Summer is coming … though it may seem a little hard to believe after an exceptionally cold winter! Take the time to get your yard in shape so you’ll be ready for the hot weather as it approaches.
Prepare your soil
Begin with a soil test. The quality of soil tends to change over the years; normally the earth becomes increasingly acidic the more it is planted. Your test results will enable you to make informed decisions about how and what to fertilize and plant.
Spring is the best time to fertilize. You will be replacing nutrients in the earth that were depleted by harsh winter weather and preparing your lawn and garden for healthy, abundant growth. Don’t wait until the summer months, as fertilizer can actually harm green growth during periods of intense heat.
Aeration is an additional method of soil preparation. This mechanical process loosens soil which has become compacted with the pressure of winter snow, so that water and fertilizer will be able to penetrate optimally.
Prepare your lawn
Sowing or turfing your lawn works best in the autumn. However, if you can’t wait, take care of this task ASAP to give the grass a head start before the summer heat. Prepare the ground first by removing weeds, tilling and mixing in sand if your soil has high clay content.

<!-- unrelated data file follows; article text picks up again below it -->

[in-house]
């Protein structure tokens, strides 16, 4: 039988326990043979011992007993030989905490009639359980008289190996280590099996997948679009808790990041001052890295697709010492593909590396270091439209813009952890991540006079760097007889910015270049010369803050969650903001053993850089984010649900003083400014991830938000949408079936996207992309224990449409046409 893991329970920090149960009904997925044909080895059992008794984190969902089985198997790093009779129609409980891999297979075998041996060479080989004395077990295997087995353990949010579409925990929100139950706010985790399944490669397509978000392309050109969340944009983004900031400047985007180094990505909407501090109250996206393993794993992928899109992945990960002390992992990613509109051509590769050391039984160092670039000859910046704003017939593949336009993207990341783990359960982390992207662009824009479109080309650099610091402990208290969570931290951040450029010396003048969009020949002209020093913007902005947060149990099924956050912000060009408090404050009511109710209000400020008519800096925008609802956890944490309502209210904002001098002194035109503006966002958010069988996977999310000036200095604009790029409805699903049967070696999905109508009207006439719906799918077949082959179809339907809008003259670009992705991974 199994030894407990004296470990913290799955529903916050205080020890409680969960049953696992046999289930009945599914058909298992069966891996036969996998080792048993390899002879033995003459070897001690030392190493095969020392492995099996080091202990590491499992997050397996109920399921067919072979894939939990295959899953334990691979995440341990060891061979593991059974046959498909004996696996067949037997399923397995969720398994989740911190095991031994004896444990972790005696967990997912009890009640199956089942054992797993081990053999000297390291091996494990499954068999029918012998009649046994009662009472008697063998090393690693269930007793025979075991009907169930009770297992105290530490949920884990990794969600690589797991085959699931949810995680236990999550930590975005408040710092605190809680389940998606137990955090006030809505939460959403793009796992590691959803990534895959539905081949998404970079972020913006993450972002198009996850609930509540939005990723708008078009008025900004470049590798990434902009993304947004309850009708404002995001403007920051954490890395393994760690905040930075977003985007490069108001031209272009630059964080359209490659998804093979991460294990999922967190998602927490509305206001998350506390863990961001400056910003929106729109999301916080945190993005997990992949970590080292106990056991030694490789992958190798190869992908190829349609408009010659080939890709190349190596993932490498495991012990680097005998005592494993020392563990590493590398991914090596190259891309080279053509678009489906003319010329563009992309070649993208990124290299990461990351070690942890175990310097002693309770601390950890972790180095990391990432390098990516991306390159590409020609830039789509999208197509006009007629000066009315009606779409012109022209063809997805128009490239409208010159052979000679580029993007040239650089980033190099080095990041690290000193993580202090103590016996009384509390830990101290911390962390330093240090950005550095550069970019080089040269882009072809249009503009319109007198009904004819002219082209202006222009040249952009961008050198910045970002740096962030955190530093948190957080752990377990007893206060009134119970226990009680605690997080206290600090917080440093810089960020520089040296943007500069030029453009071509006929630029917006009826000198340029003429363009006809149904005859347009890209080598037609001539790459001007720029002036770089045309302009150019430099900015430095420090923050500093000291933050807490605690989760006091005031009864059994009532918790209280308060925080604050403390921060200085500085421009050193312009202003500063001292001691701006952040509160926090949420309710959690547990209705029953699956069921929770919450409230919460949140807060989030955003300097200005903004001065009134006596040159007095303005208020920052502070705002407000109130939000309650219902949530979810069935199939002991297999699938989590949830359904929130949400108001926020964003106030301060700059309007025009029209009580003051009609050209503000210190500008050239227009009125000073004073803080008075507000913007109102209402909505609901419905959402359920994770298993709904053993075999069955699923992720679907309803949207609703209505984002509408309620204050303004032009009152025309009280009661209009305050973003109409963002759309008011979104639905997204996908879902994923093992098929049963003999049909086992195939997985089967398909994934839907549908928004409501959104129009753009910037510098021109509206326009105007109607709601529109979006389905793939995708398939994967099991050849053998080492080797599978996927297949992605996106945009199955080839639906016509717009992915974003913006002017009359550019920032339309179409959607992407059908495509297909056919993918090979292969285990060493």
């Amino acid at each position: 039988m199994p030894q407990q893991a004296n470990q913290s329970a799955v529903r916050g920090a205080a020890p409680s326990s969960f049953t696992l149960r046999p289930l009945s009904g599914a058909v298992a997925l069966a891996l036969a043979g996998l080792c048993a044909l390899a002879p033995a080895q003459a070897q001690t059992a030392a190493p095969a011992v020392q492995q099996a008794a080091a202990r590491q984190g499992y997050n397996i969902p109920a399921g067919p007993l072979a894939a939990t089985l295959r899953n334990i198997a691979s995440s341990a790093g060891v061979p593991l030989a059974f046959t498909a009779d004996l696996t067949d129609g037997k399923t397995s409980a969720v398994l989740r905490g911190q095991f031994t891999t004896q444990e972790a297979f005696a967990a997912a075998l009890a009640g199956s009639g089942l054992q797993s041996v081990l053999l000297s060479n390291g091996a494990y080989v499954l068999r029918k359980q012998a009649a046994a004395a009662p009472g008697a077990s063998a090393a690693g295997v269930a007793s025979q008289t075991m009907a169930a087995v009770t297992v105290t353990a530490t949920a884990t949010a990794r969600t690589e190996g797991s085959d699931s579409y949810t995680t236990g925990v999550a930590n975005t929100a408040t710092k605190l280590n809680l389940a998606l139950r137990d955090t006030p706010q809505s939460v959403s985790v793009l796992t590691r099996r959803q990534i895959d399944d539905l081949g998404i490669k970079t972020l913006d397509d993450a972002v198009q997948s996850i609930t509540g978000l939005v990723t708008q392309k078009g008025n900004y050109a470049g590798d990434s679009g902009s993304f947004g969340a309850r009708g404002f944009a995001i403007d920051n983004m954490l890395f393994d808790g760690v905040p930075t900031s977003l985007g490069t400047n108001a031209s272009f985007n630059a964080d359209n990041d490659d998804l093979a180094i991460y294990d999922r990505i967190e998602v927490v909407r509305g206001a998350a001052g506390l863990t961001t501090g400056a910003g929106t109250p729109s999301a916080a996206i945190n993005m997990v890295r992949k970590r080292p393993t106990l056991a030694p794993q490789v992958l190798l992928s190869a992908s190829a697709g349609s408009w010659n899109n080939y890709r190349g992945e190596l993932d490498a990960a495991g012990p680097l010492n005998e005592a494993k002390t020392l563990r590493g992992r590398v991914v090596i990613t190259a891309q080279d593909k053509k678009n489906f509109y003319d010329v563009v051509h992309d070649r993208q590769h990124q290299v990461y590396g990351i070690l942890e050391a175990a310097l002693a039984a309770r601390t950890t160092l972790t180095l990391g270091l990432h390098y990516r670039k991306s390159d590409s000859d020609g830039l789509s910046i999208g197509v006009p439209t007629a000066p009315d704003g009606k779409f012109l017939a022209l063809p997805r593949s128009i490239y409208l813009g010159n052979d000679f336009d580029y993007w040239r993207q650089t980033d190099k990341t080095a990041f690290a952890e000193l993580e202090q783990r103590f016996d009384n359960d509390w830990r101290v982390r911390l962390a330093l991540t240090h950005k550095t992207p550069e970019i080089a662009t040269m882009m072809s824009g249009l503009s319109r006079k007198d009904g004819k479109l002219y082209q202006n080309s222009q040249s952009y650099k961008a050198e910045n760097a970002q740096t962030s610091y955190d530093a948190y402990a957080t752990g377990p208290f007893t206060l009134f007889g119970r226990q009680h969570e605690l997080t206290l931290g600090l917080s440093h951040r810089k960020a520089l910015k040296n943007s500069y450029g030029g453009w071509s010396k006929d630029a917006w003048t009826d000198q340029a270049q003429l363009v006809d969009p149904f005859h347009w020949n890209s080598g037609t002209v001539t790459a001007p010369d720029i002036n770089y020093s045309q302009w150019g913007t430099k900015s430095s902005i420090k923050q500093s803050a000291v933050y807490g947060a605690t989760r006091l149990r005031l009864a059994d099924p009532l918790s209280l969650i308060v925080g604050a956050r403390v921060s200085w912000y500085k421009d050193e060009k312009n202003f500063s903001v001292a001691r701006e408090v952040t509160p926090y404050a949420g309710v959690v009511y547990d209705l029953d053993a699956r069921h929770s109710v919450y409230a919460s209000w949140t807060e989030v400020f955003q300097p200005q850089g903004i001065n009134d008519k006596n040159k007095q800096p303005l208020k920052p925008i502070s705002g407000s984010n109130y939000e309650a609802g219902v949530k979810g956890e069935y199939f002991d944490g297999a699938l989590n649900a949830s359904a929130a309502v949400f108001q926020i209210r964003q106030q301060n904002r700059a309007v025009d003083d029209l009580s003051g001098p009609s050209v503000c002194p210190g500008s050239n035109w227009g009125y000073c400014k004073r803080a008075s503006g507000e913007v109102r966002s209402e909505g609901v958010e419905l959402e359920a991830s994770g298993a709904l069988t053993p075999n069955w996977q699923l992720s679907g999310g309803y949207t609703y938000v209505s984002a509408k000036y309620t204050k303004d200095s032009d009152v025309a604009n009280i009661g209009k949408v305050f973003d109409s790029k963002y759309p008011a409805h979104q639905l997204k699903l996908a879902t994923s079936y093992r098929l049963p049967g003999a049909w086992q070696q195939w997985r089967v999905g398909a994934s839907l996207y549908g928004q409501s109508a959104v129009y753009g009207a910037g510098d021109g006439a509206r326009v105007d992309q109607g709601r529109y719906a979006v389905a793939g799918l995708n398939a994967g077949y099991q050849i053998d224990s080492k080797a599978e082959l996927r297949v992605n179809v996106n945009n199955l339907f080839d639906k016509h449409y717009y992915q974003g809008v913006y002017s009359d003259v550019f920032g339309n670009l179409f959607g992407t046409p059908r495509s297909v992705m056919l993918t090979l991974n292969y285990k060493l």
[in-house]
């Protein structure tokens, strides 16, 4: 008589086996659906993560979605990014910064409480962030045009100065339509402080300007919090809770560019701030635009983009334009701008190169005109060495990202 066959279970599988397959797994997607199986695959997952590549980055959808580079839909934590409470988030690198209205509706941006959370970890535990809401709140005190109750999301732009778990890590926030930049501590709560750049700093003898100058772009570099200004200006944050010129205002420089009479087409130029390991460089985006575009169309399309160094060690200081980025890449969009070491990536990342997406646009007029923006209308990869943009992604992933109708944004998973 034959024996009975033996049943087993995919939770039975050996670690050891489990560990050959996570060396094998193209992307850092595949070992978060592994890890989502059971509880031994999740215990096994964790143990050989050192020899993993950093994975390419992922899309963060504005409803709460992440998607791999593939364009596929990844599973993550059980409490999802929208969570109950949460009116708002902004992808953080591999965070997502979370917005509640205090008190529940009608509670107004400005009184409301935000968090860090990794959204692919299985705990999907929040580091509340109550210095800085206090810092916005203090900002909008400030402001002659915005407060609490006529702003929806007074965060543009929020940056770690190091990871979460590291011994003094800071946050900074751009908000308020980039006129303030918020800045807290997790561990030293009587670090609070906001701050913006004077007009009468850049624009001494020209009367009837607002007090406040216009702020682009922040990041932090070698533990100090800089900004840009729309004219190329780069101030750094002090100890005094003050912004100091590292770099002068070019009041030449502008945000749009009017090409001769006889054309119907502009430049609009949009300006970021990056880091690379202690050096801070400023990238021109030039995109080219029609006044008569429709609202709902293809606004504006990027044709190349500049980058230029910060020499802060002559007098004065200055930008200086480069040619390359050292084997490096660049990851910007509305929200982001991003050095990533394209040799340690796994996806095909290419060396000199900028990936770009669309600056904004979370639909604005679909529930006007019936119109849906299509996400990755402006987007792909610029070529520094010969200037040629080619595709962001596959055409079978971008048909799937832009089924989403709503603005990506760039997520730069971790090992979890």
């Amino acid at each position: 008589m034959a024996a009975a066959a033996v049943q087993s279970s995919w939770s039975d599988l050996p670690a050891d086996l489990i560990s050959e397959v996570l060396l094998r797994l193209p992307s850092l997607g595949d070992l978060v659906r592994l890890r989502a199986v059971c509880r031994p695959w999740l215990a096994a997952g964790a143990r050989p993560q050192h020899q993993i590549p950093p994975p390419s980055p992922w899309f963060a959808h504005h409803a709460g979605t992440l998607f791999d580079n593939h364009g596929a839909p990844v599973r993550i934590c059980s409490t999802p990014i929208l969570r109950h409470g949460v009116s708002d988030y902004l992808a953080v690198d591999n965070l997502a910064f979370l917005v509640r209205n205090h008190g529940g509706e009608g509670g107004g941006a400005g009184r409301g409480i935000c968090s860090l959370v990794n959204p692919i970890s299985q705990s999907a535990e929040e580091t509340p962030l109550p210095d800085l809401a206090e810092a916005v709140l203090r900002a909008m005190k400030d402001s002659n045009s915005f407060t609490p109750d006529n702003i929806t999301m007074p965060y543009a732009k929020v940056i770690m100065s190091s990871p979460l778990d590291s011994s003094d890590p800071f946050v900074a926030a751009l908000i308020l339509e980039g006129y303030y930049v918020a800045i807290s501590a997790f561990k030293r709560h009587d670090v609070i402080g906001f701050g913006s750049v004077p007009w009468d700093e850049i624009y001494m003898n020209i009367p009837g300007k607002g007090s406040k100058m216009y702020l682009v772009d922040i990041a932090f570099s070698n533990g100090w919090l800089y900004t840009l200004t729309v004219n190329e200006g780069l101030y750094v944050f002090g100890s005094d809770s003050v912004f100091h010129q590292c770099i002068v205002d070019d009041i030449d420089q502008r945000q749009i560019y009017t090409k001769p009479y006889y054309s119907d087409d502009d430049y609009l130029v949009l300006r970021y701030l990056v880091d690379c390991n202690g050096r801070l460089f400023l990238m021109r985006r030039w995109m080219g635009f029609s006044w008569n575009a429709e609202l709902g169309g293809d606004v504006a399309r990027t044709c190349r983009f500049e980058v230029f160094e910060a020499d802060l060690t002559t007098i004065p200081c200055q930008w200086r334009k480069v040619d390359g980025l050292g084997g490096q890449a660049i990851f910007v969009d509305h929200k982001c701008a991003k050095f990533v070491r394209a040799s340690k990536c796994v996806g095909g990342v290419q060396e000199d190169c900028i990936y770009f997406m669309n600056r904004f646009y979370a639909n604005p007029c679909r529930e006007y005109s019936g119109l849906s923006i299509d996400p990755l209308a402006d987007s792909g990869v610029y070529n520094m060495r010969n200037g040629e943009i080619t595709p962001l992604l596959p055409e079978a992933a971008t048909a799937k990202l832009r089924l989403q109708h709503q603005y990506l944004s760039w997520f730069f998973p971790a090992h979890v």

Whether your lawn is newly planted or well established, it is important to water it deeply so that the moisture will reach right down to the grass’s roots. Early evening is the ideal time.
If you’re planning a vegetable garden, decide how committed you feel to watering. Space-saving container and vertical gardens are very popular this year, but they do require more frequent irrigation than the traditional method. This is a particular concern in areas where local conservation ordinances limit watering.
To reduce the amount of time and water you’ll need to keep your plants moist and healthy, mulching is a very viable option. Cover the base of plants with organic material such as grass clippings or shredded leaves to help keep moisture in the soil.
Care for your yard
Put up a fence to protect your yard from rambunctious neighborhood pets and kids, especially during the dog days of summer, when your lawn will be especially vulnerable to damage.
To avoid trampling of your lawn or garden by your own family and guests, you might want to build a path which will direct traffic off of green areas. Tiling or graveling a dedicated outdoor dining area will have the additional advantage that you won’t have to move your picnic table or other lawn furniture each time you want to cut the grass. And remember: Check your lawn mower to see if it will need a tune-up after its winter hibernation.
Related stories on MNN:
- What is the most environmentally sound way to care for my lawn?
- Gardening with your yard's ecosystem in mind
- How to install a front yard vegetable garden